When you are running your farm, you think of it as a well-oiled machine that won’t stop until you do. You know how many bushels you have out in the bin, you know you need to order feed tomorrow because you’ll be out the day after, and you already paid for next year’s seed but still need to haggle on your chemicals yet. Your brain is in a constant cash-flow mode because you know how all the pieces are working together and what you need to do to pay the bills and get a good deal.
This is great for managing your farm, but it makes it hard working with your banker or accountant, because they don’t think about your farm in the same way. They tend to work as of a specific date or between two specific dates for their ratios and analysis. We call these “cut-off dates” and they are important to understand because it will help you better communicate with your business adviser team.
I think of a balance sheet as a picture; “as of MM/DD/YYYY, this is what your farm (from a financial perspective) looks like”. By setting a specific date to review your financial transactions, balances, inventory, and equipment, we can categorize them in a way so that a person who does not have intimate knowledge of your farm can understand your financial position.
Your cash reconciliation is an example of a cut-off date you see on a frequent basis (hopefully monthly). Here is your reconciliation:
This is how you know that the check you wrote on the 30th of the month won’t bounce if they don’t cash it before the 31st.
Here’s a question I’ve had before: “Why would I separate my prepaids and inventory, they are essentially the same”. Well – kind of; there is a major difference. Inventory is on-hand and prepaids are wherever you purchased them. This is a “one in the hand is worth two in the bush” situation.
If the elevator that you prepaid your seed at would go under before they delivered, they may not have to give you your seed or money. So – as an outsider looking in – your inventory is going to have more value because you have it. Your prepaid account balances will get moved to your inventory when it’s delivered but – from a financial position – there is a difference between the two until the prepaids are delivered.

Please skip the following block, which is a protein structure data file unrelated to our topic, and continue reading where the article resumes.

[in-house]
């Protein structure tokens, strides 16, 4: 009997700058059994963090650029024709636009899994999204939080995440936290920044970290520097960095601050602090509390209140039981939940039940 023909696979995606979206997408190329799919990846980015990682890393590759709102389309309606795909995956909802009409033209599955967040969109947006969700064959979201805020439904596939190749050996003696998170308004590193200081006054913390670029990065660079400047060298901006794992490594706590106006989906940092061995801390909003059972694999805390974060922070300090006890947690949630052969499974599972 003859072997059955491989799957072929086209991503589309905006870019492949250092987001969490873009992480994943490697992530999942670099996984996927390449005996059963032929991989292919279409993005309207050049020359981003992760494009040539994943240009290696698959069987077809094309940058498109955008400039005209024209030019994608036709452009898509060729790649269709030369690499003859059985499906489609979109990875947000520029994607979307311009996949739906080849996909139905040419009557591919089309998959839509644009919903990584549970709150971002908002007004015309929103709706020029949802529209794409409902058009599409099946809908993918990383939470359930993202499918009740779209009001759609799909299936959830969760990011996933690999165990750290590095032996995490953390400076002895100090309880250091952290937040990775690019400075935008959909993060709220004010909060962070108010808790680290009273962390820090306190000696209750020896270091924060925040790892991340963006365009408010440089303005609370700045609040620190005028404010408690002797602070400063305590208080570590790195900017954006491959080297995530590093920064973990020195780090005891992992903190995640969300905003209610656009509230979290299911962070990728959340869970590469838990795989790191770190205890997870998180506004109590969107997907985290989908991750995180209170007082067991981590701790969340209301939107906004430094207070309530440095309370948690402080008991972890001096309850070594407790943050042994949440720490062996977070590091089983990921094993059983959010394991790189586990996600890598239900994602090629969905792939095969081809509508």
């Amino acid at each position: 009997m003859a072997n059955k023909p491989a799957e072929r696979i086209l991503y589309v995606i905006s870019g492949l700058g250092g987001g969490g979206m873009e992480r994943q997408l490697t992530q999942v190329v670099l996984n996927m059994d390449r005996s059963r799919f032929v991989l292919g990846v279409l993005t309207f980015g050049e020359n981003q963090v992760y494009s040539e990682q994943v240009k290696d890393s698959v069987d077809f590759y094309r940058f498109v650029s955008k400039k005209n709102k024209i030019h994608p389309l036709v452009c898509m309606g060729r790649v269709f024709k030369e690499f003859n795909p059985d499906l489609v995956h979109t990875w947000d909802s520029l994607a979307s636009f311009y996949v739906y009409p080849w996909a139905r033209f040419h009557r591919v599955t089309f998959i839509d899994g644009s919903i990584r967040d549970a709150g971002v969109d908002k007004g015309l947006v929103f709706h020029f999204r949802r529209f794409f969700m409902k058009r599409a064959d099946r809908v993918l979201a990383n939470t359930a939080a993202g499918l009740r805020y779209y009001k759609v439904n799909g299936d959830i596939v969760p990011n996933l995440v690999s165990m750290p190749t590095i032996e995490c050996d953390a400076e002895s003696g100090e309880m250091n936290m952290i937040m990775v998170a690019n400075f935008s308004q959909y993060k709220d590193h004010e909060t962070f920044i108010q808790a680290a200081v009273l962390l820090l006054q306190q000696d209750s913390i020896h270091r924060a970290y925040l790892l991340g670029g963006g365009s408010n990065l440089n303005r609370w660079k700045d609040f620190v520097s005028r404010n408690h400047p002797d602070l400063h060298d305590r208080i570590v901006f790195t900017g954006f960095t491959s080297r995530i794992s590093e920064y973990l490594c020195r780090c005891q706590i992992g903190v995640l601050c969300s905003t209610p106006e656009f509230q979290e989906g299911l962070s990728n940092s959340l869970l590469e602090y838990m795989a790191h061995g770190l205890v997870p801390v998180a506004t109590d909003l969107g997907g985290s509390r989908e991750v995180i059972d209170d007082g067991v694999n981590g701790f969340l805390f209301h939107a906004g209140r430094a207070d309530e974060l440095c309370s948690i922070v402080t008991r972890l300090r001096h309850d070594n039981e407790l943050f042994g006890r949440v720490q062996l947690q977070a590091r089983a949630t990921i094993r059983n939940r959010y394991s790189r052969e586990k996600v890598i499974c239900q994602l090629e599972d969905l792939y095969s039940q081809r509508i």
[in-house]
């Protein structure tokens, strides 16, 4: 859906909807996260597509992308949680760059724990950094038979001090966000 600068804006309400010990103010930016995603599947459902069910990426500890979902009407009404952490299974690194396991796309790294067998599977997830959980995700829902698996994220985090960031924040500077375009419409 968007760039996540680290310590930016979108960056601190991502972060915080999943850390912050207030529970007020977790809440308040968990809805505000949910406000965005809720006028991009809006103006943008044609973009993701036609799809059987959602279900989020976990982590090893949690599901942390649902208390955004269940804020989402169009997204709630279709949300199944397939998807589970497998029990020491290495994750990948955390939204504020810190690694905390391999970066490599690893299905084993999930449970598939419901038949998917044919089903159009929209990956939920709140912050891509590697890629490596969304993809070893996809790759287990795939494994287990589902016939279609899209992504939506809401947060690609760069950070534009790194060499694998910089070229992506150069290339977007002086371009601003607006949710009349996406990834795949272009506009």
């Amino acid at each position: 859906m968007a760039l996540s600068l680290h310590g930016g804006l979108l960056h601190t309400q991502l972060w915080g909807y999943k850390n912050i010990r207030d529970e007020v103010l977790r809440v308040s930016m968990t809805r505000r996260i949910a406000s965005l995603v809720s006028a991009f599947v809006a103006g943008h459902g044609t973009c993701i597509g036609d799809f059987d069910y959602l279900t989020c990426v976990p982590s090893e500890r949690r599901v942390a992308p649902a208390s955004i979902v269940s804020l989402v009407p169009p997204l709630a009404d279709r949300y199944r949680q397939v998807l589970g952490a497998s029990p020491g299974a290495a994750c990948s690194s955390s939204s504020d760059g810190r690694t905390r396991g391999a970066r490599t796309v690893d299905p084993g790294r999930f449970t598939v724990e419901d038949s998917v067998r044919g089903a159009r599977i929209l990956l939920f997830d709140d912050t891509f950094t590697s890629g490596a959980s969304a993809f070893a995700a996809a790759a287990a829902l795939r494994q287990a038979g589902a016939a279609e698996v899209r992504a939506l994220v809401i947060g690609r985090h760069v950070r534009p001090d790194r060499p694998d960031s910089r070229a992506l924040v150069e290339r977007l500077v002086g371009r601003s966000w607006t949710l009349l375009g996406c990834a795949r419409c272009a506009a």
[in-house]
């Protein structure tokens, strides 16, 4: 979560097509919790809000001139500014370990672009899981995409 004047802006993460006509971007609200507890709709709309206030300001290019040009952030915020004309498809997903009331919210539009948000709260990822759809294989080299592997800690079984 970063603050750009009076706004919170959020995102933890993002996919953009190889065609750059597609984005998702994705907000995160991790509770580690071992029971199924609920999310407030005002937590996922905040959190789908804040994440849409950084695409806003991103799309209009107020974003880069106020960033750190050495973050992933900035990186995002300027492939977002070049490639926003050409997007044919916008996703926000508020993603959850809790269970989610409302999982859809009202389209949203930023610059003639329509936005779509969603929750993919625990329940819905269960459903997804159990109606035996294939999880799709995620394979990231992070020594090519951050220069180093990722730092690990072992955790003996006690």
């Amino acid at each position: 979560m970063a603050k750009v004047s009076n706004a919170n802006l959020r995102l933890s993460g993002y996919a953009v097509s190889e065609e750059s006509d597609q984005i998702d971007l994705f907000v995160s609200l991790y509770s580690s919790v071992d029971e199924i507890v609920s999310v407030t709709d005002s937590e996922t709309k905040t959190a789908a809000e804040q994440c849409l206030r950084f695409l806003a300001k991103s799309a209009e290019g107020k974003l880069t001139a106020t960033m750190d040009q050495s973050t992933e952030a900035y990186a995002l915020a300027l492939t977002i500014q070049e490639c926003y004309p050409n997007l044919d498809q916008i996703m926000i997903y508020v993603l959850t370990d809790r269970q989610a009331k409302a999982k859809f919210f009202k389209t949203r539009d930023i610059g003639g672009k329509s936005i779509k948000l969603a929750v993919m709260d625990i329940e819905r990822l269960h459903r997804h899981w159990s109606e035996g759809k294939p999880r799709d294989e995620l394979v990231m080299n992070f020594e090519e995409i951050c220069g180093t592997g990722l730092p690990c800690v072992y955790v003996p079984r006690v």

Cut-off dates are more prevalent when you get into accrual accounting. You know that your line-of-credit is charged interest based on the balance at the end of day. This interest accumulates every day until you pay it. The accumulated, unpaid interest that you owe is your accrued interest expense. Your accrued interest expense changes every day and you need to capture it at a moment in time to accurately convey the amount of principle and interest you owe.
While your business is always in flux, it is important to understand how cut-off dates are used when working with individuals outside of your business. You won’t always have to make these calculations yourself – I would recommend hiring an accountant to help you – but you should understand why others need them when talking with you about your business.
The opinions of the author are not necessarily those of Farm Futures or Farm Progress.